AS I wrote in the previous Due Diligencer, I am resuming my piece on the Zobel-owned Hacienda Bigaa’s ejectment suit. Like the Zobels who owned the hacienda, the fisherman persisted in the 14-year-old court war and won all the way from the Municipal Trial Court (MTC) of Calatagan and the Regional Trial Court (RTC) of Batangas to the Court of Appeals.
Finally, the Supreme Court also ruled against the hacienda in 2010, allowing the fisherman’s heirs to continue occupying a fishing ground that the high court said was not part of Hacienda Bigaa.
I am also reporting in today’s column the petition of the Social Security System (SSS) before the Supreme Court. However, this piece is not meant to prejudge the case that has already reached the high tribunal.
In the case docketed under G.R. No. 174160, the high court affirmed the ruling of the lower courts against Hacienda Bigaa’s petition to eject Epifanio Chavez from 2,000 hectares that the Zobels had annexed to their property.
Ayala y Cia and/or Alfonso, Jacobo and Enrique Zobel were identified in court filings as the owners of Hacienda Bigaa.
In May 2001, Hacienda Bigaa appealed to the high court, which eventually ruled against it, after it lost at the Court of Appeals, which affirmed “in toto” the rulings of the Calatagan’s MTC and Batangas’s RTC.
In short, the Zobels lost the case of forcible entry they filed through Hacienda Bigaa against Epifanio Chavez, who did not live long enough to attain justice on his side. He was replaced as defendant by Santiago Chavez in the appeal filed by Hacienda Bigaa before the high court.
In ruling against Hacienda Bigaa on April 20, 2010, the Supreme Court quoted from its own decisions in similar cases. “Significantly,” the justices said in a decision written by Justice Arturo Brion, “we declared…that the Republic, as the rightful owner of the expanded portions of the public domain has the right to place its lessees and permittees…in possession of the fishpond lots…” Four other justices agreed with Justice Brion.
“Expanded portions” refers to the 2,000 hectares of public domain that Zobels added to 9,652,583 hectares covered by TCT No. 722. Hacienda Bigaa is now Hacienda Calatagan.
According to court filings, the additional 2,000 hectares consisted, “among others, of beach, foreshore and bay areas, and navigable waters (excess areas), making it appear that these excess areas are part of Hacienda Calatagan’s TCT No. 722.”
The Supreme Court also noted that “the Ayalas and/or Zobels later ordered the subdivision of the hacienda, including these excess areas, and sold the subdivided lots to third parties.”
While Hacienda Bigaa lost its case of forcible entry against Chavez all the way to the high court, the SSS is still mired in what could be a long legal battle by going to the Supreme Court.
As keeper of the contributions of 34 million member-workers and dispenser of the monthly pensions of retirees, SSS cited as respondents Pasay City RTC Judge Gina Bibat-Palamos for her ruling against it, and the National Grid Corp. of the Philippines (NGCP) for “expropriating” its property.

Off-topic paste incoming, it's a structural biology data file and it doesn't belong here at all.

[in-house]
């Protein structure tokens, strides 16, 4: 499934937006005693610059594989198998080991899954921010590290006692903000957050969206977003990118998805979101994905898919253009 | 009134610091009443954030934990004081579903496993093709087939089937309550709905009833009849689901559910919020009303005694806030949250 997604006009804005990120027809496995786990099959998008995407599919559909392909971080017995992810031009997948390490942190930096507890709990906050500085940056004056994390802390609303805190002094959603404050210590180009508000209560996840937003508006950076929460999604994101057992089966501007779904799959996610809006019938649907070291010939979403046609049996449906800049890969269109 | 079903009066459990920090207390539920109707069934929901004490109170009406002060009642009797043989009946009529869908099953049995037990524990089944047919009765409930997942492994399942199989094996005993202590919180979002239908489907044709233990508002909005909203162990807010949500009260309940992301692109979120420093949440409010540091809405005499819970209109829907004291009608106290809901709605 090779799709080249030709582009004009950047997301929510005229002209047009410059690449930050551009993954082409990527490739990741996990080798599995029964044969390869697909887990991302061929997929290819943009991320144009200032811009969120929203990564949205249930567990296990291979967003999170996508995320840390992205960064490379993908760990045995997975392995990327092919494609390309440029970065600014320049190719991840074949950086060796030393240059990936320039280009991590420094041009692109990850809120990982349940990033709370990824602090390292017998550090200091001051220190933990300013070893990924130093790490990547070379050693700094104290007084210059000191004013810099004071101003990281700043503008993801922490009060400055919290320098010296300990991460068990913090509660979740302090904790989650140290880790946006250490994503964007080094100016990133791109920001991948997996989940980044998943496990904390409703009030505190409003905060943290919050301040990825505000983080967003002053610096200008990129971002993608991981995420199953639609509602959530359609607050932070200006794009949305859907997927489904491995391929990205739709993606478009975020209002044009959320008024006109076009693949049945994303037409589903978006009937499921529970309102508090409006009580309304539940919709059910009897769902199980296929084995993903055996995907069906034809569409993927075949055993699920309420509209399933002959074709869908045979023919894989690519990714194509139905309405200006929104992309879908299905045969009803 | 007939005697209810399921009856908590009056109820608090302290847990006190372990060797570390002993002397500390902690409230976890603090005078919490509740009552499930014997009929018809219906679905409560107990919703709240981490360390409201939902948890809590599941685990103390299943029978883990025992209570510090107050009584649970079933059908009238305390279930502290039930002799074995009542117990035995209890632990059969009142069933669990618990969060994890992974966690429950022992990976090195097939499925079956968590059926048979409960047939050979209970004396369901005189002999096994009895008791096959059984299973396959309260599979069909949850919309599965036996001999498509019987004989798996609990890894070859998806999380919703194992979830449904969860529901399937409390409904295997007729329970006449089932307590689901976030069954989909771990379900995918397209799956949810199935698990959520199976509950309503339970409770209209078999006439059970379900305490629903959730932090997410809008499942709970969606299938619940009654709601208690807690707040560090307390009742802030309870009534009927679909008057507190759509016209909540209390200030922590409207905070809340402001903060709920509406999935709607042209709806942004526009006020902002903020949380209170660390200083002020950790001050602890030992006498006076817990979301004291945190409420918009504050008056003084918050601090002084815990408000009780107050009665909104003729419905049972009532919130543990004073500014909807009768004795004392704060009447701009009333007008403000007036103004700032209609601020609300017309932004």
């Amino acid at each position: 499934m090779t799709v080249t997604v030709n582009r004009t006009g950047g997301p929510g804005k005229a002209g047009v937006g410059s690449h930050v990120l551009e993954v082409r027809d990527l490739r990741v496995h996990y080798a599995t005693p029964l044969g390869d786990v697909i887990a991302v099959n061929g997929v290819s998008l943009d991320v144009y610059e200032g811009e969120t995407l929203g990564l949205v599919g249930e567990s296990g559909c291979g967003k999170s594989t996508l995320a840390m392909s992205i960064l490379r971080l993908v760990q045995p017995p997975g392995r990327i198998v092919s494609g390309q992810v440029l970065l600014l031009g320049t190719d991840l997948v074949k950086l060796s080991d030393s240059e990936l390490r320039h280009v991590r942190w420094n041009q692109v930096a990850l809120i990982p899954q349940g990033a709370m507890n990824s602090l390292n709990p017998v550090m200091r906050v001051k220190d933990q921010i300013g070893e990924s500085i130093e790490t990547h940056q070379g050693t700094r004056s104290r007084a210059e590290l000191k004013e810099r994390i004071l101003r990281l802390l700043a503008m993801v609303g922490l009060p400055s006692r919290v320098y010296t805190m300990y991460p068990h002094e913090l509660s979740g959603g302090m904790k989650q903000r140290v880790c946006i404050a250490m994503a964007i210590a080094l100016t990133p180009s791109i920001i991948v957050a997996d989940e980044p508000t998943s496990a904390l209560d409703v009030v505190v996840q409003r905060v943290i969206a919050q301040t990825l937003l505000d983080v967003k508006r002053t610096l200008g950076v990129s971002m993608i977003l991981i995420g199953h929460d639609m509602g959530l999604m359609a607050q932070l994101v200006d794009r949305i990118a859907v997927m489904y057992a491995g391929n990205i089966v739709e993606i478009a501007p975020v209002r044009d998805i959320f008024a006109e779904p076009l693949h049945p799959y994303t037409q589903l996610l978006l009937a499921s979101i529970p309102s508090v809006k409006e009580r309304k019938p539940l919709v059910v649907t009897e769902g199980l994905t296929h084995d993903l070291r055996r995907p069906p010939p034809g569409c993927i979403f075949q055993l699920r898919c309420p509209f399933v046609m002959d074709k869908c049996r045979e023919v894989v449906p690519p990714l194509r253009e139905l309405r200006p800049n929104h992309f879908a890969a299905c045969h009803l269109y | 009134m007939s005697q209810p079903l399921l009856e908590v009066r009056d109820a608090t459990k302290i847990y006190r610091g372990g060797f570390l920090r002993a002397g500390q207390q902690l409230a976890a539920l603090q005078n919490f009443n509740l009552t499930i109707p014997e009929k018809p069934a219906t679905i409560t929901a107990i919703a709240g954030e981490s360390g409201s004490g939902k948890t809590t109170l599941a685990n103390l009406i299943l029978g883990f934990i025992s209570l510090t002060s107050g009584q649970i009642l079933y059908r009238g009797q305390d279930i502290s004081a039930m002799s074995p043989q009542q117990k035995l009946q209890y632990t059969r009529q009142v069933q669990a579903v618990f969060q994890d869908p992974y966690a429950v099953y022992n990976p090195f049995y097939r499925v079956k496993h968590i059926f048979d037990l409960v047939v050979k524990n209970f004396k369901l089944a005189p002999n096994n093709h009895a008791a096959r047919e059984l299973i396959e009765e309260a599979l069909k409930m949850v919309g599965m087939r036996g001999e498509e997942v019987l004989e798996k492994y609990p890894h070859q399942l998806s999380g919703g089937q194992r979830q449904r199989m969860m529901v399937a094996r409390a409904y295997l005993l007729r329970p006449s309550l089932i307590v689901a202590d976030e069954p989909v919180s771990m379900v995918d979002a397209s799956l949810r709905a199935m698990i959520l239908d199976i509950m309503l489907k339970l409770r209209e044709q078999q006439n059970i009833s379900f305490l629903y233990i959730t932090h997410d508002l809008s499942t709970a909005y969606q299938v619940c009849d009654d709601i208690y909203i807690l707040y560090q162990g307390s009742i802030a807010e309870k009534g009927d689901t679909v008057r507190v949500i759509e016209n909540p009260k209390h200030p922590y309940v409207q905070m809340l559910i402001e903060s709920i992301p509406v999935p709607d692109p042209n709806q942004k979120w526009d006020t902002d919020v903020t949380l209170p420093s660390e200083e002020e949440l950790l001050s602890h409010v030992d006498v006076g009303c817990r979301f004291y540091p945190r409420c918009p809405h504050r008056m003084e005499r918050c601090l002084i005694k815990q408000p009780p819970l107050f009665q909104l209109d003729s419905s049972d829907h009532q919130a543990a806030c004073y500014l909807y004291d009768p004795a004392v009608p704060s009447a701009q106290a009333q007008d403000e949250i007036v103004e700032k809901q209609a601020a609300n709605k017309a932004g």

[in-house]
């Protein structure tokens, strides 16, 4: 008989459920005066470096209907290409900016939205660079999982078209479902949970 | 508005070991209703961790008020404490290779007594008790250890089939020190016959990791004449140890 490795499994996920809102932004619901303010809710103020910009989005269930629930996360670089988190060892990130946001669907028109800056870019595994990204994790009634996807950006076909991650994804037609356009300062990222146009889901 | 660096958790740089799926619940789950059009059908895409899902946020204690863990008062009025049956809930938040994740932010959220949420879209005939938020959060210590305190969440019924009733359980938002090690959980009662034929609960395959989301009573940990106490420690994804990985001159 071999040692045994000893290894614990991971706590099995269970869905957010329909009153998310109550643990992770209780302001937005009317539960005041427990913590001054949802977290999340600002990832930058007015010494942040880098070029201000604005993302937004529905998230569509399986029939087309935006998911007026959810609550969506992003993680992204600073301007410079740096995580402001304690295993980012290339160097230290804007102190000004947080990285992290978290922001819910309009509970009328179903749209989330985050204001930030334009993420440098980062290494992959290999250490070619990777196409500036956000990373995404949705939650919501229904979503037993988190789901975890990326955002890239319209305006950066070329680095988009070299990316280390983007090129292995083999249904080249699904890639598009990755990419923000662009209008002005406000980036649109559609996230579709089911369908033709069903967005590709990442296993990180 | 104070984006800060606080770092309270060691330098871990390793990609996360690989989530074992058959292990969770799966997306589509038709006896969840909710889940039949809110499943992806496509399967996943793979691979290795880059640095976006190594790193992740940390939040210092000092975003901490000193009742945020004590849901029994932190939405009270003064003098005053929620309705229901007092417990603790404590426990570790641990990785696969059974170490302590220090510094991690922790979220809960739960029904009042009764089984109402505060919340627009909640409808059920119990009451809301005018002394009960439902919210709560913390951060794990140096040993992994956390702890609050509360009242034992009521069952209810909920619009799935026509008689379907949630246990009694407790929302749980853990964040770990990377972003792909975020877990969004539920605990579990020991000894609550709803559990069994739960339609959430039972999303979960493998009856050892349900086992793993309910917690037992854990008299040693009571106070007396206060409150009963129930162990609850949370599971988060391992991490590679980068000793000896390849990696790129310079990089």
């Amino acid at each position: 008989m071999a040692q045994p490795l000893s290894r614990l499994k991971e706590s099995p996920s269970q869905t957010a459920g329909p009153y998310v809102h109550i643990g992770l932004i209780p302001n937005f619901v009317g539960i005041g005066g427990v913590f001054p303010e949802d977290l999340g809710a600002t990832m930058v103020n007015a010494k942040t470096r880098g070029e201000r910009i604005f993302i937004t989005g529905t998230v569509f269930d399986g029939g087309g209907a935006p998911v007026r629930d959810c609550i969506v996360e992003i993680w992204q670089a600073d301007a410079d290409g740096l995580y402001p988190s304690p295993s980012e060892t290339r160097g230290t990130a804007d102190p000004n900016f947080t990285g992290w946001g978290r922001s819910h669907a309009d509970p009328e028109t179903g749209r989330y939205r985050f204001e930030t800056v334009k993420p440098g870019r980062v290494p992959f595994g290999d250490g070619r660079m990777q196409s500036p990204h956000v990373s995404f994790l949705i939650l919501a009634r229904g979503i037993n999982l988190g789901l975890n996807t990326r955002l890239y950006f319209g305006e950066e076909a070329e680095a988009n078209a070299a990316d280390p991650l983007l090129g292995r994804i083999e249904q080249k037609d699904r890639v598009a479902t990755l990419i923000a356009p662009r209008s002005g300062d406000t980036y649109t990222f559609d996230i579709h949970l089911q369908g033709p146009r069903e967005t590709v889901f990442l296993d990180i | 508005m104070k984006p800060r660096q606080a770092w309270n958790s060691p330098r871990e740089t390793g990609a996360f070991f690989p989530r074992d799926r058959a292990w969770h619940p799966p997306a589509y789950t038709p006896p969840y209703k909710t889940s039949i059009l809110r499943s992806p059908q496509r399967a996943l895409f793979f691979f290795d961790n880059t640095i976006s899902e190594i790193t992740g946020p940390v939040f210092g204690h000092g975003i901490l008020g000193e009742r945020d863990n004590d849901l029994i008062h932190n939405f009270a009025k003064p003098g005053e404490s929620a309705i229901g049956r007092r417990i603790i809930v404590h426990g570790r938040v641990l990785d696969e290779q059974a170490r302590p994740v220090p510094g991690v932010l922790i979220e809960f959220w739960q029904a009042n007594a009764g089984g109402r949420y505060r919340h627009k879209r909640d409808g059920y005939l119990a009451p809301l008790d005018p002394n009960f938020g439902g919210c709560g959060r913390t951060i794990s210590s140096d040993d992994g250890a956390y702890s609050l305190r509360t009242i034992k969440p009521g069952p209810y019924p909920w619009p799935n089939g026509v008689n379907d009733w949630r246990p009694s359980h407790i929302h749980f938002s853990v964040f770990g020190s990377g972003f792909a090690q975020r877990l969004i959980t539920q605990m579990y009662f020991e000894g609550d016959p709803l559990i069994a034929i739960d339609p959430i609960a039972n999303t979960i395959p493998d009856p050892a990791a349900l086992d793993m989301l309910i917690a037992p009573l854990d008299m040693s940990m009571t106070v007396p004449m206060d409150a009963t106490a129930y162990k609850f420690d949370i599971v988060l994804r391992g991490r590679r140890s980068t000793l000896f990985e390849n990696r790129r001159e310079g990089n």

Bibat-Palamos, SSS said, not only granted NGCP a “Writ of Possession” but even described its court filing as “a mere scrap of paper.”
There is a similarity in the legal battle waged by the SSS and Hacienda Bigaa, as both were losers in the lower courts.
The big difference lies in their respective petitions. The SSS questioned NGCP’s “expropriation” and valuation of its property. It also asked the high court if, being a private corporation, NGCP has the right to expropriate government property.
Hacienda Bigaa sued Chavez for forcible entry into its expanded property and lost. In deciding against it, high court ruled that the 2,000-hectare expansion of the hacienda was part of public domain.
In SSS’s suit, the pension fund noted that the NGCP originally “expropriated” 42,218 square meters (sqm) or 4.218 hectares but later expanded the “expropriated” area to 60,872 sqm or 6.872 hectares. It also valued SSS’s property at a low of P24,000 per sqm and deposited P1.461 billion with the Office of the Clerk of Court.
However, the SSS said that based on zonal value, its 6.872-hectare property was worth P185,000 per sqm, or a total value of P11,261,320,000.
The SSS told Supreme Court that despite NGCP’s low valuation, “Judge Palamos issued a writ of possession (to NGCP) without first resolving NGCP’s authority to expropriate a government property.” It also emphasized in its petition that the “absence of NGCP’s specific authority to acquire public property nullifies Judge Palamos’ issuance of a writ of possession.”
Finally, the SSS asked the high court to nullify the order of Bibat-Palamos awarding SSS’s property to NGCP. The decision of the high court will center on whether or not “expropriation” is an exclusive domain of government. Isn’t the Supreme Court’s definition of the term worth waiting for? Just asking.